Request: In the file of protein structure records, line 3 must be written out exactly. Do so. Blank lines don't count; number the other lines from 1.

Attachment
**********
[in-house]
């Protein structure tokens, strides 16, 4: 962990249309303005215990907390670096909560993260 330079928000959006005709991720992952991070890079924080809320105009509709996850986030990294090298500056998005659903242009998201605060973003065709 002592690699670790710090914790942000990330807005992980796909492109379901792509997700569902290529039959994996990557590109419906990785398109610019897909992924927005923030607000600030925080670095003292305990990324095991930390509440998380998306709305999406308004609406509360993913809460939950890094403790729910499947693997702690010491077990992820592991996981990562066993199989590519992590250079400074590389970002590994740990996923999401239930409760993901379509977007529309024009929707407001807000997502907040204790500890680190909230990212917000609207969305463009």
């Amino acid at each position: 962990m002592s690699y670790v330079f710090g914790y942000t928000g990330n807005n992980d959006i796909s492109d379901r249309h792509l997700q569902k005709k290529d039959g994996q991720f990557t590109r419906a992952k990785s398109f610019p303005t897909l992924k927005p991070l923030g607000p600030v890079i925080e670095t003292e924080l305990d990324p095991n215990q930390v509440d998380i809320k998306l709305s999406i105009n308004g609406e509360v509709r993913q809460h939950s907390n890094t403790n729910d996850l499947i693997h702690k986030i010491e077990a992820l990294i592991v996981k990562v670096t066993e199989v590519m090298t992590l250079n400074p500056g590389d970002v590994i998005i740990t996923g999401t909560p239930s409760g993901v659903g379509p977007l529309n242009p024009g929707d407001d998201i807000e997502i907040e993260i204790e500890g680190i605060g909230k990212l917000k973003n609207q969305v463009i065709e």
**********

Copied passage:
């Amino acid at each position: 962990m002592s690699y670790v330079f710090g914790y942000t928000g990330n807005n992980d959006i796909s492109d379901r249309h792509l997700q569902k005709k290529d039959g994996q991720f990557t590109r419906a992952k990785s398109f610019p303005t897909l992924k927005p991070l923030g607000p600030v890079i925080e670095t003292e924080l305990d990324p095991n215990q930390v509440d998380i809320k998306l709305s999406i105009n308004g609406e509360v509709r993913q809460h939950s907390n890094t403790n729910d996850l499947i693997h702690k986030i010491e077990a992820l990294i592991v996981k990562v670096t066993e199989v590519m090298t992590l250079n400074p500056g590389d970002v590994i998005i740990t996923g999401t909560p239930s409760g993901v659903g379509p977007l529309n242009p024009g929707d407001d998201i807000e997502i907040e993260i204790e500890g680190i605060g909230k990212l917000k973003n609207q969305v463009i065709e």